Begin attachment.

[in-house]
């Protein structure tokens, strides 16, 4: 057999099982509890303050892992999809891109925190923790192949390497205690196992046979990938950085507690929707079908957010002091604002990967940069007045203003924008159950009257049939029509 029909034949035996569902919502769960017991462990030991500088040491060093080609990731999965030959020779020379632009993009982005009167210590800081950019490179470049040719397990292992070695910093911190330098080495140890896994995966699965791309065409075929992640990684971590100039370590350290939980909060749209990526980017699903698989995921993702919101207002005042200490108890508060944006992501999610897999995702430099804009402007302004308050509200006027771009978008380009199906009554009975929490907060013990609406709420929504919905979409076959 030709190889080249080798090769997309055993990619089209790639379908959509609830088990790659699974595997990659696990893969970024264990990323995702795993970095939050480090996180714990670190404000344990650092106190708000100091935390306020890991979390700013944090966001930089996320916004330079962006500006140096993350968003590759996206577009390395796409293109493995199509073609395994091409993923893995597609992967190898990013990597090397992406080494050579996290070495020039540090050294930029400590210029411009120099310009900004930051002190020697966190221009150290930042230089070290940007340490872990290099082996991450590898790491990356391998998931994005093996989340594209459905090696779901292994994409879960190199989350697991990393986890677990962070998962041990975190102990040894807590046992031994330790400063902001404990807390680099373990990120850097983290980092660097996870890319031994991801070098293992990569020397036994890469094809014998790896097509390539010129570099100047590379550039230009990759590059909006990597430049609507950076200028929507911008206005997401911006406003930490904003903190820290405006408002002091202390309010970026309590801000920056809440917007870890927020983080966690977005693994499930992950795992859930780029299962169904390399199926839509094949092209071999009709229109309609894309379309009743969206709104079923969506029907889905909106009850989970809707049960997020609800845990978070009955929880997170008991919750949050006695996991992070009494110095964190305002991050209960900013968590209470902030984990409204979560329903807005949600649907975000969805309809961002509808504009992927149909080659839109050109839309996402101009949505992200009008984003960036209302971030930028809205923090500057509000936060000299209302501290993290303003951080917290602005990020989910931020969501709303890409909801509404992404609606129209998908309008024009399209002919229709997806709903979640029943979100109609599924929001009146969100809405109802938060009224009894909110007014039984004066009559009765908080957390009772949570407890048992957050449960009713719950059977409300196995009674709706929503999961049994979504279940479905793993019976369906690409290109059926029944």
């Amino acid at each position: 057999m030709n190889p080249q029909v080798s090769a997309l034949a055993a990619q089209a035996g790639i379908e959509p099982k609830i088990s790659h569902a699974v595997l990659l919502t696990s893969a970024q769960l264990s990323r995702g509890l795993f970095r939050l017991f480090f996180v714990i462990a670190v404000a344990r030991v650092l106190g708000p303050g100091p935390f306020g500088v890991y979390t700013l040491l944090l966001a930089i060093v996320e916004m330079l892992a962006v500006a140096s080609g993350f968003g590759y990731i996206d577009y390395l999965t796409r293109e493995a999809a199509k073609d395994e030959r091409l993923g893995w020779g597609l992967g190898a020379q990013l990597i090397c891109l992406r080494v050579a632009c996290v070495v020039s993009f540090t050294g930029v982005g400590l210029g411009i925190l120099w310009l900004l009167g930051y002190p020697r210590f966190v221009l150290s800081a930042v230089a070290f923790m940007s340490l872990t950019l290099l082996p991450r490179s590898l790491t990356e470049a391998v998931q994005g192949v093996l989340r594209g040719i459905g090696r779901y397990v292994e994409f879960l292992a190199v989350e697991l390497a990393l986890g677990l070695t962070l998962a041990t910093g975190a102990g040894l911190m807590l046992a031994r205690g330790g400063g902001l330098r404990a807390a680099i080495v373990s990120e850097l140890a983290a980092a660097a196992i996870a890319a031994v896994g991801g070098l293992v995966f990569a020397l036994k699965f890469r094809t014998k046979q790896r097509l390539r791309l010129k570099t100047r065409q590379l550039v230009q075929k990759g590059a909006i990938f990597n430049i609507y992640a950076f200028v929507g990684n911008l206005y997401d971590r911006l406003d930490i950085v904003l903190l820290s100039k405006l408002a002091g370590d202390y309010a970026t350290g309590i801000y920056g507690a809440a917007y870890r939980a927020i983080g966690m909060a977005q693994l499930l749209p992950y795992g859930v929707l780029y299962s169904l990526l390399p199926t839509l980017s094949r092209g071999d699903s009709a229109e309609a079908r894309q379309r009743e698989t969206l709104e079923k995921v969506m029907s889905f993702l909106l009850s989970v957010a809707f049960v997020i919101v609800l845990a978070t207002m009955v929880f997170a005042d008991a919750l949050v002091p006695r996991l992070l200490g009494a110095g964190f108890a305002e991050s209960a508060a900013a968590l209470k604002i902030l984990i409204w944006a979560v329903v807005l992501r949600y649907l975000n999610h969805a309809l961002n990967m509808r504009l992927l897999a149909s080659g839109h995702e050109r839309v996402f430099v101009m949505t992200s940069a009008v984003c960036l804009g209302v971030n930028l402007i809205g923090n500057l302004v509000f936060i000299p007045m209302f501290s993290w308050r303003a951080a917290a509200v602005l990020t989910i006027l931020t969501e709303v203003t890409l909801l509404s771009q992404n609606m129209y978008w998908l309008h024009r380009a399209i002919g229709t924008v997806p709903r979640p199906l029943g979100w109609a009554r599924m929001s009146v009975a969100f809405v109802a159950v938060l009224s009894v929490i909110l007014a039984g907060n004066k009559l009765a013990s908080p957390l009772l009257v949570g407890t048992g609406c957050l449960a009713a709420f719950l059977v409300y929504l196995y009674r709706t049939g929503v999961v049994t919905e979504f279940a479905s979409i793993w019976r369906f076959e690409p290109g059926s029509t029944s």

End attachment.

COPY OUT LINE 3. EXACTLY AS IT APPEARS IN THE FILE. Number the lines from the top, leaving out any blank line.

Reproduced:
């Amino acid at each position: 057999m030709n190889p080249q029909v080798s090769a997309l034949a055993a990619q089209a035996g790639i379908e959509p099982k609830i088990s790659h569902a699974v595997l990659l919502t696990s893969a970024q769960l264990s990323r995702g509890l795993f970095r939050l017991f480090f996180v714990i462990a670190v404000a344990r030991v650092l106190g708000p303050g100091p935390f306020g500088v890991y979390t700013l040491l944090l966001a930089i060093v996320e916004m330079l892992a962006v500006a140096s080609g993350f968003g590759y990731i996206d577009y390395l999965t796409r293109e493995a999809a199509k073609d395994e030959r091409l993923g893995w020779g597609l992967g190898a020379q990013l990597i090397c891109l992406r080494v050579a632009c996290v070495v020039s993009f540090t050294g930029v982005g400590l210029g411009i925190l120099w310009l900004l009167g930051y002190p020697r210590f966190v221009l150290s800081a930042v230089a070290f923790m940007s340490l872990t950019l290099l082996p991450r490179s590898l790491t990356e470049a391998v998931q994005g192949v093996l989340r594209g040719i459905g090696r779901y397990v292994e994409f879960l292992a190199v989350e697991l390497a990393l986890g677990l070695t962070l998962a041990t910093g975190a102990g040894l911190m807590l046992a031994r205690g330790g400063g902001l330098r404990a807390a680099i080495v373990s990120e850097l140890a983290a980092a660097a196992i996870a890319a031994v896994g991801g070098l293992v995966f990569a020397l036994k699965f890469r094809t014998k046979q790896r097509l390539r791309l010129k570099t100047r065409q590379l550039v230009q075929k990759g590059a909006i990938f990597n430049i609507y992640a950076f200028v929507g990684n911008l206005y997401d971590r911006l406003d930490i950085v904003l903190l820290s100039k405006l408002a002091g370590d202390y309010a970026t350290g309590i801000y920056g507690a809440a917007y870890r939980a927020i983080g966690m909060a977005q693994l499930l749209p992950y795992g859930v929707l780029y299962s169904l990526l390399p199926t839509l980017s094949r092209g071999d699903s009709a229109e309609a079908r894309q379309r009743e698989t969206l709104e079923k995921v969506m029907s889905f993702l909106l009850s989970v957010a809707f049960v997020i919101v609800l845990a978070t207002m009955v929880f997170a005042d008991a919750l949050v002091p006695r996991l992070l200490g009494a110095g964190f108890a305002e991050s209960a508060a900013a968590l209470k604002i902030l984990i409204w944006a979560v329903v807005l992501r949600y649907l975000n999610h969805a309809l961002n990967m509808r504009l992927l897999a149909s080659g839109h995702e050109r839309v996402f430099v101009m949505t992200s940069a009008v984003c960036l804009g209302v971030n930028l402007i809205g923090n500057l302004v509000f936060i000299p007045m209302f501290s993290w308050r303003a951080a917290a509200v602005l990020t989910i006027l931020t969501e709303v203003t890409l909801l509404s771009q992404n609606m129209y978008w998908l309008h024009r380009a399209i002919g229709t924008v997806p709903r979640p199906l029943g979100w109609a009554r599924m929001s009146v009975a969100f809405v109802a159950v938060l009224s009894v929490i909110l007014a039984g907060n004066k009559l009765a013990s908080p957390l009772l009257v949570g407890t048992g609406c957050l449960a009713a709420f719950l059977v409300y929504l196995y009674r709706t049939g929503v999961v049994t919905e979504f279940a479905s979409i793993w019976r369906f076959e690409p290109g059926s029509t029944s």